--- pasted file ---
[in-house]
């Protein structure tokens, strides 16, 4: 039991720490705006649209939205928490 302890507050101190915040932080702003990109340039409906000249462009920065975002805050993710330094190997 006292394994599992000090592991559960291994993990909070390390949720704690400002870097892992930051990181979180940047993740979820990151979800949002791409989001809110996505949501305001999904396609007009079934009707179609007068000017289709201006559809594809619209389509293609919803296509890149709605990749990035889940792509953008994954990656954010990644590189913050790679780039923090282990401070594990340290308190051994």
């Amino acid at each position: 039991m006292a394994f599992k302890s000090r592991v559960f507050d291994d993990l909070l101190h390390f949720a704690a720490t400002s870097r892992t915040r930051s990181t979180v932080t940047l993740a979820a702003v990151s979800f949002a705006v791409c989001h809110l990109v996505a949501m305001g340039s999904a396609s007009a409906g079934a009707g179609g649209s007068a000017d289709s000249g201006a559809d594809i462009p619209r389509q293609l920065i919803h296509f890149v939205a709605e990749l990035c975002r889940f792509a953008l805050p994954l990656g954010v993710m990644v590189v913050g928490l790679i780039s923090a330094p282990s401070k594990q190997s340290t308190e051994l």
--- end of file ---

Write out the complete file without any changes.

[in-house]
């Protein structure tokens, strides 16, 4: 039991720490705006649209939205928490 302890507050101190915040932080702003990109340039409906000249462009920065975002805050993710330094190997 006292394994599992000090592991559960291994993990909070390390949720704690400002870097892992930051990181979180940047993740979820990151979800949002791409989001809110996505949501305001999904396609007009079934009707179609007068000017289709201006559809594809619209389509293609919803296509890149709605990749990035889940792509953008994954990656954010990644590189913050790679780039923090282990401070594990340290308190051994």
């Amino acid at each position: 039991m006292a394994f599992k302890s000090r592991v559960f507050d291994d993990l909070l101190h390390f949720a704690a720490t400002s870097r892992t915040r930051s990181t979180v932080t940047l993740a979820a702003v990151s979800f949002a705006v791409c989001h809110l990109v996505a949501m305001g340039s999904a396609s007009a409906g079934a009707g179609g649209s007068a000017d289709s000249g201006a559809d594809i462009p619209r389509q293609l920065i919803h296509f890149v939205a709605e990749l990035c975002r889940f792509a953008l805050p994954l990656g954010v993710m990644v590189v913050g928490l790679i780039s923090a330094p282990s401070k594990q190997s340290t308190e051994l």